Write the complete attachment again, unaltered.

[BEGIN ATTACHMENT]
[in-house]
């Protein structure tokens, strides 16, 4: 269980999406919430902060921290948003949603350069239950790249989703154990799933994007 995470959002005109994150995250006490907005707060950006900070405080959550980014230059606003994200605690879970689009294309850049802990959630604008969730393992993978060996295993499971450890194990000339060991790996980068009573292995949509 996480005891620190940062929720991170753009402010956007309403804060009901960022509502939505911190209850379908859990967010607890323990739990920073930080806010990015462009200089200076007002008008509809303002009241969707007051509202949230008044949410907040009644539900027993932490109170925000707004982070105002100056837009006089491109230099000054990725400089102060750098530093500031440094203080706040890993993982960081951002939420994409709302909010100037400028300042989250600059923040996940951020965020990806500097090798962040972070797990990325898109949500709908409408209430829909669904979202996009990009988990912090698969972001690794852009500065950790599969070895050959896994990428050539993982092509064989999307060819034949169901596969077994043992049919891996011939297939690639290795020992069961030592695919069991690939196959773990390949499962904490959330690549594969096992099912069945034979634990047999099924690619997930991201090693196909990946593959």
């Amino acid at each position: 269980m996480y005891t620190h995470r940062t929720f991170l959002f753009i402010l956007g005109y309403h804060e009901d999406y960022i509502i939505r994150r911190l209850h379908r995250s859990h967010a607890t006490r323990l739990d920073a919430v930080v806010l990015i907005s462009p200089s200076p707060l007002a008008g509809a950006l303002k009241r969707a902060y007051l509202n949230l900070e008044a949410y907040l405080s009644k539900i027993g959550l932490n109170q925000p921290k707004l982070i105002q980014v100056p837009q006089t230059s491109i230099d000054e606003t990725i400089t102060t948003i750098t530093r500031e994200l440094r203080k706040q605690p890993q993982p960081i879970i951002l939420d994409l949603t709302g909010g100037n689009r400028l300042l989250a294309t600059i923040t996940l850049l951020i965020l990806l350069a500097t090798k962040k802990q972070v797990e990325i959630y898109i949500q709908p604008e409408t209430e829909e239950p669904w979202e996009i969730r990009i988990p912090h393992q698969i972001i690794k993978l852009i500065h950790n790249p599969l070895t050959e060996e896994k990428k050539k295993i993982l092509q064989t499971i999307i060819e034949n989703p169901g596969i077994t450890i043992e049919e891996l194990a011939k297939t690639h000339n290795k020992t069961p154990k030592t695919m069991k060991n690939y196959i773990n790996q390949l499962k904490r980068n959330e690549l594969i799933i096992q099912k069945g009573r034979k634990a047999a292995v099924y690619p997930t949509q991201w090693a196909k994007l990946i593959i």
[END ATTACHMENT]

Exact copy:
[in-house]
């Protein structure tokens, strides 16, 4: 269980999406919430902060921290948003949603350069239950790249989703154990799933994007 995470959002005109994150995250006490907005707060950006900070405080959550980014230059606003994200605690879970689009294309850049802990959630604008969730393992993978060996295993499971450890194990000339060991790996980068009573292995949509 996480005891620190940062929720991170753009402010956007309403804060009901960022509502939505911190209850379908859990967010607890323990739990920073930080806010990015462009200089200076007002008008509809303002009241969707007051509202949230008044949410907040009644539900027993932490109170925000707004982070105002100056837009006089491109230099000054990725400089102060750098530093500031440094203080706040890993993982960081951002939420994409709302909010100037400028300042989250600059923040996940951020965020990806500097090798962040972070797990990325898109949500709908409408209430829909669904979202996009990009988990912090698969972001690794852009500065950790599969070895050959896994990428050539993982092509064989999307060819034949169901596969077994043992049919891996011939297939690639290795020992069961030592695919069991690939196959773990390949499962904490959330690549594969096992099912069945034979634990047999099924690619997930991201090693196909990946593959």
């Amino acid at each position: 269980m996480y005891t620190h995470r940062t929720f991170l959002f753009i402010l956007g005109y309403h804060e009901d999406y960022i509502i939505r994150r911190l209850h379908r995250s859990h967010a607890t006490r323990l739990d920073a919430v930080v806010l990015i907005s462009p200089s200076p707060l007002a008008g509809a950006l303002k009241r969707a902060y007051l509202n949230l900070e008044a949410y907040l405080s009644k539900i027993g959550l932490n109170q925000p921290k707004l982070i105002q980014v100056p837009q006089t230059s491109i230099d000054e606003t990725i400089t102060t948003i750098t530093r500031e994200l440094r203080k706040q605690p890993q993982p960081i879970i951002l939420d994409l949603t709302g909010g100037n689009r400028l300042l989250a294309t600059i923040t996940l850049l951020i965020l990806l350069a500097t090798k962040k802990q972070v797990e990325i959630y898109i949500q709908p604008e409408t209430e829909e239950p669904w979202e996009i969730r990009i988990p912090h393992q698969i972001i690794k993978l852009i500065h950790n790249p599969l070895t050959e060996e896994k990428k050539k295993i993982l092509q064989t499971i999307i060819e034949n989703p169901g596969i077994t450890i043992e049919e891996l194990a011939k297939t690639h000339n290795k020992t069961p154990k030592t695919m069991k060991n690939y196959i773990n790996q390949l499962k904490r980068n959330e690549l594969i799933i096992q099912k069945g009573r034979k634990a047999a292995v099924y690619p997930t949509q991201w090693a196909k994007l990946i593959i």